While I am waiting to collect information from the survey, I started thinking about how I could make money with Pra. I thought about it before at a high level. But now I have started thinking about it in more depth.
It is important to understand that my expectations aren’t that this product be some sort of unicorn. I share the mindset of Paul Jarvis — I want to build a successful, sustainable business rather than shoot for explosive growth — and we largely operate our current boutique consulting/contracting business that way. Paul just launched a book titled Company of One where he talks about this mindset. If I boil it down, my expectations for Pra are to be something that:
After talking in depth about this with my co-workers, Ryan and Adam, it seems like I want to have a free tier that provides “real” value. Ideally I want people to find enough value in the free version that they use it over GitHub (or any of the other providers) directly and are willing to tell other people about it.
Then, to make money, I need to find compelling additional features that at least some people would be willing to pay for.
The natural organizational entities are accounts, organizations, and repositories.
There are two main stances I have thought of related to this product that I could take:
My current stance is that I am not 100% sure which route to take. My instinct is that I should take the Core Value Free stance as it facilitates growing a potentially larger following for other products in the future, and I can envision how to make it happen. Also, in the Core Value Paywalled stance I would potentially have to build out a larger more complicated version of the app prior to the paywall being a thing, as it wouldn’t make much sense for people to use it if it was a worse tool than what GitHub already provides.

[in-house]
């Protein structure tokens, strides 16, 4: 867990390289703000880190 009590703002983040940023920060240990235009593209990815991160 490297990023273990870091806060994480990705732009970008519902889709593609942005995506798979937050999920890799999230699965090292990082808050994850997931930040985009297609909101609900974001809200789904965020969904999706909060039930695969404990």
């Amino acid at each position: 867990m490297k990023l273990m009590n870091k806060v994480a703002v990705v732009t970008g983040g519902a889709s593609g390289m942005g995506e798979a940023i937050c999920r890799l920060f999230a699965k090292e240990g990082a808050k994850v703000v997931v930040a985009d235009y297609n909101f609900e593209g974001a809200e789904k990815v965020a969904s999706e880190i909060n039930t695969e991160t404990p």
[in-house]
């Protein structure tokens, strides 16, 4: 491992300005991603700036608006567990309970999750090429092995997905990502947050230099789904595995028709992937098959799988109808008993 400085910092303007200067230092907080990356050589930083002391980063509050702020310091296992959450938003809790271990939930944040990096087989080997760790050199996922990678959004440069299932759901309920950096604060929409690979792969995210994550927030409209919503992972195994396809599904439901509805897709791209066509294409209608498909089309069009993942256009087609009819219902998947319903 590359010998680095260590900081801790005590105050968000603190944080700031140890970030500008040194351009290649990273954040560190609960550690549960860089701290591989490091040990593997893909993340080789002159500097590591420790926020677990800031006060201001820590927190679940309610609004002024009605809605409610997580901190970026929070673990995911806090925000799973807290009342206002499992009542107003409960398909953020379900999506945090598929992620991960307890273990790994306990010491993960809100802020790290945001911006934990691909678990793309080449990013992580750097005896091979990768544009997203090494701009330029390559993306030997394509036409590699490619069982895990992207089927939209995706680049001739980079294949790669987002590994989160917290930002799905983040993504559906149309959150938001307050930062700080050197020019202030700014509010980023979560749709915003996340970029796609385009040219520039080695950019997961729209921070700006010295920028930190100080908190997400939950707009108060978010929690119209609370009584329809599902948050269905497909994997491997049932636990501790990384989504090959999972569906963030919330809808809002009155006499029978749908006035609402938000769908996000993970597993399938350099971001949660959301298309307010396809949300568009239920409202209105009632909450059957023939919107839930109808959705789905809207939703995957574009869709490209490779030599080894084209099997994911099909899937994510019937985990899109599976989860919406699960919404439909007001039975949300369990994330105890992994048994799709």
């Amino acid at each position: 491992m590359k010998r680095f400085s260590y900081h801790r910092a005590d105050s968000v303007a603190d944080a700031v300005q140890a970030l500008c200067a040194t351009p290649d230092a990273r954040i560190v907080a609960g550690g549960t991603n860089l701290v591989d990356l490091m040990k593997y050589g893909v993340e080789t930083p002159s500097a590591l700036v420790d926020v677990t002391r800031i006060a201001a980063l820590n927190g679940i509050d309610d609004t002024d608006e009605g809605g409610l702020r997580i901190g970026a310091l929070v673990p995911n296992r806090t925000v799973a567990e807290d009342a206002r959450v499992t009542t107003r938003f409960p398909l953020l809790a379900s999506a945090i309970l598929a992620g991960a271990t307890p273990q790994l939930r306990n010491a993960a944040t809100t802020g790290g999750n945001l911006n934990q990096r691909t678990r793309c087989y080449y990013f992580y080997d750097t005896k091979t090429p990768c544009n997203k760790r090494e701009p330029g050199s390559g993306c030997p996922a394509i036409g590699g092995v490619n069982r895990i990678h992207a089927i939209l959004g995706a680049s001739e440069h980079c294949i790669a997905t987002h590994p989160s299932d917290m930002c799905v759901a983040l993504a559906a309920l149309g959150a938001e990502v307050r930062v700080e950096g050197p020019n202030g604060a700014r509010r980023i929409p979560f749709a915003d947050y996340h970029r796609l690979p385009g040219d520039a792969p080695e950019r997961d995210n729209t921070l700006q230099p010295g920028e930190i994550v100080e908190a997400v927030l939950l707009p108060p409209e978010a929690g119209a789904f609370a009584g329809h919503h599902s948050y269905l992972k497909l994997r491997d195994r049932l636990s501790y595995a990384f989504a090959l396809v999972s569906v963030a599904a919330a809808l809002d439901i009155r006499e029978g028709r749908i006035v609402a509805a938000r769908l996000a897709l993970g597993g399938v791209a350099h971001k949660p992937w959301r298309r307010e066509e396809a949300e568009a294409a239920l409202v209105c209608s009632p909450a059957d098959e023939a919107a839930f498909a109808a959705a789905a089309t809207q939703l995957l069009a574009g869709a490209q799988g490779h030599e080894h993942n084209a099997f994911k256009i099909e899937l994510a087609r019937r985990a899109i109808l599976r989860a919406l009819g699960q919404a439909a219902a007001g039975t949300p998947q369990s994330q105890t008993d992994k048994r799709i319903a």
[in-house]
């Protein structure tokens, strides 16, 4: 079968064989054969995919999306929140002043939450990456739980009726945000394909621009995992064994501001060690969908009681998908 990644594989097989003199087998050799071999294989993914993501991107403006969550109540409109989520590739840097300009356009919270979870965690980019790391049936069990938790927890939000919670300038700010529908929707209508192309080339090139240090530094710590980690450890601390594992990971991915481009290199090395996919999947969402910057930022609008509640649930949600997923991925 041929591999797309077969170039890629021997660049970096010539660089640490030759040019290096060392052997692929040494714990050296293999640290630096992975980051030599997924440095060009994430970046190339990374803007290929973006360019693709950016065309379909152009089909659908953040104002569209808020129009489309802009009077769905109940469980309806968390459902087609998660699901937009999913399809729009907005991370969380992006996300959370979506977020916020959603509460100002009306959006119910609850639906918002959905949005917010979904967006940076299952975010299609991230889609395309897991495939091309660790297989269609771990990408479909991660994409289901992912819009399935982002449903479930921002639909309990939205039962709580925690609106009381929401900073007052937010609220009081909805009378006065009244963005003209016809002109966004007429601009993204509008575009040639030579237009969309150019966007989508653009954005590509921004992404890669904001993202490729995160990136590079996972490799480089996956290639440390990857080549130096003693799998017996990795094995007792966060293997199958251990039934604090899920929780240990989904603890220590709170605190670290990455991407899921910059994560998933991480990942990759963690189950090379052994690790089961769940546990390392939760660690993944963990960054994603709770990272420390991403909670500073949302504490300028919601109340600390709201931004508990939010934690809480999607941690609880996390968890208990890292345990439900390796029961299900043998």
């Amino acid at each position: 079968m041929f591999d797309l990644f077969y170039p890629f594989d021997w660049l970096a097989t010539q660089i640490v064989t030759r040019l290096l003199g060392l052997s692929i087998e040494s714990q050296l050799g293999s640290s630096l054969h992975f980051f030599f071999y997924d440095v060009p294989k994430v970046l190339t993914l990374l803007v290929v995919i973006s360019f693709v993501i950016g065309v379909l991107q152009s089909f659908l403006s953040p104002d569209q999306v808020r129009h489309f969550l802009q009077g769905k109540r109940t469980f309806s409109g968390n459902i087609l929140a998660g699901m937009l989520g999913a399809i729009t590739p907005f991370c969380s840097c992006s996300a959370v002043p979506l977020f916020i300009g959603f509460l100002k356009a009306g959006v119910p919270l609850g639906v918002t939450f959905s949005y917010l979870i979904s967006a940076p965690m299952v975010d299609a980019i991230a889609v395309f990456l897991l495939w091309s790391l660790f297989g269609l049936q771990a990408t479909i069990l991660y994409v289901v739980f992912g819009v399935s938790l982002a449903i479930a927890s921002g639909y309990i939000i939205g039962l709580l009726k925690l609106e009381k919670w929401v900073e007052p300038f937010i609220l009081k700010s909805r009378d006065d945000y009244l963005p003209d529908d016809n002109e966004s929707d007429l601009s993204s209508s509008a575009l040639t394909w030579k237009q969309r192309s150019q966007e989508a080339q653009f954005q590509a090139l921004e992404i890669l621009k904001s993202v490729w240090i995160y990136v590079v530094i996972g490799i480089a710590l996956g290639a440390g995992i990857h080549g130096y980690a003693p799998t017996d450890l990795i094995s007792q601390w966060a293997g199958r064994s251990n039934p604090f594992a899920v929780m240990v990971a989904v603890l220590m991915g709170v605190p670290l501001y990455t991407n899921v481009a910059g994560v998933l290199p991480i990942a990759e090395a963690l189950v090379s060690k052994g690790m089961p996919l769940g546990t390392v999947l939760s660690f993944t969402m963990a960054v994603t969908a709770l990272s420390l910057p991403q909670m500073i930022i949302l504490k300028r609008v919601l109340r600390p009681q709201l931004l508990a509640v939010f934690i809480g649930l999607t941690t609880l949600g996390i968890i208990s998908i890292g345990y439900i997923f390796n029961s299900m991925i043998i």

The above leads us to the following questions:
After hashing it out I think the answer to this question is no. I don’t think it provides/communicates/shows the value of aggregation when it is limited to simply 3 repositories.
Well, I could. However, the largest use case of people are probably people that have one primary Organization (the org of the company they work for), and their personal organization. The question then becomes is there enough value of aggregation seen for them to then purchase a subscription just to get their personal org added in, or would they just deal with the annoyance? After talking about it with Adam and Ryan I think most people would just deal with the annoyance. So, the answer is no.
I also need to keep in mind that I want the largest possible group of people using and finding the free version valuable so that I can convince them to pay for even more great value.
Initially the thinking around this was that I charge for multiple accounts, as it is probably a niche subset of the market (consultants/contractors). However, I know personal developers who have their personal repos in BitBucket and their company repos in GitHub. So, I am not sure where I net on this at the moment. It still needs some consideration.
If I don’t charge based on core organizing principles what do I charge for? Right now the thinking is that I would charge for features. For instance, provide some of the Quick Filters for free and some of them would require you to be a subscriber. I could also make the search functionality, keyboard shortcuts, enriched PRs, etc. paid features.
One thing I don’t like is the complexity around purchases and nickel and diming people. So I think it should basically be two tiers:
One thing I have talked about as a possible 3rd tier would be Enterprise, which would potentially get you integrations with GitHub Enterprise, etc. The thinking around this is some individuals might pay for it because they have become dependent on Pra and love it. But I think the real money with that is in group licensing to companies that use Enterprise GitHub, etc.
Although I don’t have all the answers, my instinct is still to take the Core Value Free stance. I do believe thinking through some of this prior to getting the results from the survey back is a good thing. It helps me look at the data I get back in ways I may not have looked at it originally. Hopefully, the results of the survey will help clarify answers to some of these questions.